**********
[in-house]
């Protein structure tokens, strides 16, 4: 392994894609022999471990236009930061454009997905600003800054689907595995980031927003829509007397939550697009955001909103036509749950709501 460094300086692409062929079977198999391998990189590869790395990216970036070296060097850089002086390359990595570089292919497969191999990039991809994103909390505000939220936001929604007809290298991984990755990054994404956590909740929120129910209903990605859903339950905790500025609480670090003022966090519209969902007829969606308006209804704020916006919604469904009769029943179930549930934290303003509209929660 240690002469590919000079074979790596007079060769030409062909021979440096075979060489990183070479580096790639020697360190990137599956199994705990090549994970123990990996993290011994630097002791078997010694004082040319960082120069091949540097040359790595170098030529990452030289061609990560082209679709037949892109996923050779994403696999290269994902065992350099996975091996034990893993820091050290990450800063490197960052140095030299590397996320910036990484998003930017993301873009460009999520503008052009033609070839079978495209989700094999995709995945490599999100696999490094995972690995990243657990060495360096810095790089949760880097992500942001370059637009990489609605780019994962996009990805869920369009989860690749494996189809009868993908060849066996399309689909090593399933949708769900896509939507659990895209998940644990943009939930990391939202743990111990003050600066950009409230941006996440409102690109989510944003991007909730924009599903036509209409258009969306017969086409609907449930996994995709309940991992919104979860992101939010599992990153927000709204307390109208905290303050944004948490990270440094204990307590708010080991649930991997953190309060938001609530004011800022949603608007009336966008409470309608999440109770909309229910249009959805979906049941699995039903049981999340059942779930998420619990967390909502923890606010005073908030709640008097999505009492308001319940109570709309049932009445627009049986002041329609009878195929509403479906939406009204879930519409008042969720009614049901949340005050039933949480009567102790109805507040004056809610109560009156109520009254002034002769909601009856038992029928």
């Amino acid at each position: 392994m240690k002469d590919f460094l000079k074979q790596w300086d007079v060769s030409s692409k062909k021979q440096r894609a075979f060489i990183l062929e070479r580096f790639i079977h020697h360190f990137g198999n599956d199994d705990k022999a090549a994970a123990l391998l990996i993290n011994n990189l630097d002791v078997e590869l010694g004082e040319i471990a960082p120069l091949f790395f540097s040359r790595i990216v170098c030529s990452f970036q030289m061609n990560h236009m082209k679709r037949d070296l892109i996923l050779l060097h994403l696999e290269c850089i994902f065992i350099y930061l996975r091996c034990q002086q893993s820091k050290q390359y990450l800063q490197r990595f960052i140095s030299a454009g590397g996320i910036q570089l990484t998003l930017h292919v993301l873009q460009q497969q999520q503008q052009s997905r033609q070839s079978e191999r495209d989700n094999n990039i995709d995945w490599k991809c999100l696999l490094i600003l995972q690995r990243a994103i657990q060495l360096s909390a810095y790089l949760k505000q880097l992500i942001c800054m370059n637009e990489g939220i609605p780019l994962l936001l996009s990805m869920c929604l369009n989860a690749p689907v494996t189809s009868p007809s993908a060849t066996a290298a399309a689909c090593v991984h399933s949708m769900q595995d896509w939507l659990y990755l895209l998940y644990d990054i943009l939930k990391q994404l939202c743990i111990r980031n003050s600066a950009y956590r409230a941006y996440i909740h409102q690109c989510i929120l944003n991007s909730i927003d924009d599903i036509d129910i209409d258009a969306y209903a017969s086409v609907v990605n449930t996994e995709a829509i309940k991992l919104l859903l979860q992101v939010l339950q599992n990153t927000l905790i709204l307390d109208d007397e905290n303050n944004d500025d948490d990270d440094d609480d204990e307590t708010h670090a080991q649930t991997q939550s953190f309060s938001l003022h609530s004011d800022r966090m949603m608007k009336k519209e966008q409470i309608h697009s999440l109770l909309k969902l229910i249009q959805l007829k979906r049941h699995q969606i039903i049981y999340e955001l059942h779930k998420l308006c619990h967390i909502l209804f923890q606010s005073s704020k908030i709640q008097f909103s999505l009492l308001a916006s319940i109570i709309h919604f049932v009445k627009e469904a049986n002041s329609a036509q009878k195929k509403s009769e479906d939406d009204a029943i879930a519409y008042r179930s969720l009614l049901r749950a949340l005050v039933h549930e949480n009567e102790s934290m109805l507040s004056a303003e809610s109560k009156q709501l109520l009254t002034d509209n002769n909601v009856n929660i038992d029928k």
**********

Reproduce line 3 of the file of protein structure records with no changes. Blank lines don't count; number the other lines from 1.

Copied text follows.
């Amino acid at each position: 392994m240690k002469d590919f460094l000079k074979q790596w300086d007079v060769s030409s692409k062909k021979q440096r894609a075979f060489i990183l062929e070479r580096f790639i079977h020697h360190f990137g198999n599956d199994d705990k022999a090549a994970a123990l391998l990996i993290n011994n990189l630097d002791v078997e590869l010694g004082e040319i471990a960082p120069l091949f790395f540097s040359r790595i990216v170098c030529s990452f970036q030289m061609n990560h236009m082209k679709r037949d070296l892109i996923l050779l060097h994403l696999e290269c850089i994902f065992i350099y930061l996975r091996c034990q002086q893993s820091k050290q390359y990450l800063q490197r990595f960052i140095s030299a454009g590397g996320i910036q570089l990484t998003l930017h292919v993301l873009q460009q497969q999520q503008q052009s997905r033609q070839s079978e191999r495209d989700n094999n990039i995709d995945w490599k991809c999100l696999l490094i600003l995972q690995r990243a994103i657990q060495l360096s909390a810095y790089l949760k505000q880097l992500i942001c800054m370059n637009e990489g939220i609605p780019l994962l936001l996009s990805m869920c929604l369009n989860a690749p689907v494996t189809s009868p007809s993908a060849t066996a290298a399309a689909c090593v991984h399933s949708m769900q595995d896509w939507l659990y990755l895209l998940y644990d990054i943009l939930k990391q994404l939202c743990i111990r980031n003050s600066a950009y956590r409230a941006y996440i909740h409102q690109c989510i929120l944003n991007s909730i927003d924009d599903i036509d129910i209409d258009a969306y209903a017969s086409v609907v990605n449930t996994e995709a829509i309940k991992l919104l859903l979860q992101v939010l339950q599992n990153t927000l905790i709204l307390d109208d007397e905290n303050n944004d500025d948490d990270d440094d609480d204990e307590t708010h670090a080991q649930t991997q939550s953190f309060s938001l003022h609530s004011d800022r966090m949603m608007k009336k519209e966008q409470i309608h697009s999440l109770l909309k969902l229910i249009q959805l007829k979906r049941h699995q969606i039903i049981y999340e955001l059942h779930k998420l308006c619990h967390i909502l209804f923890q606010s005073s704020k908030i709640q008097f909103s999505l009492l308001a916006s319940i109570i709309h919604f049932v009445k627009e469904a049986n002041s329609a036509q009878k195929k509403s009769e479906d939406d009204a029943i879930a519409y008042r179930s969720l009614l049901r749950a949340l005050v039933h549930e949480n009567e102790s934290m109805l507040s004056a303003e809610s109560k009156q709501l109520l009254t002034d509209n002769n909601v009856n929660i038992d029928k």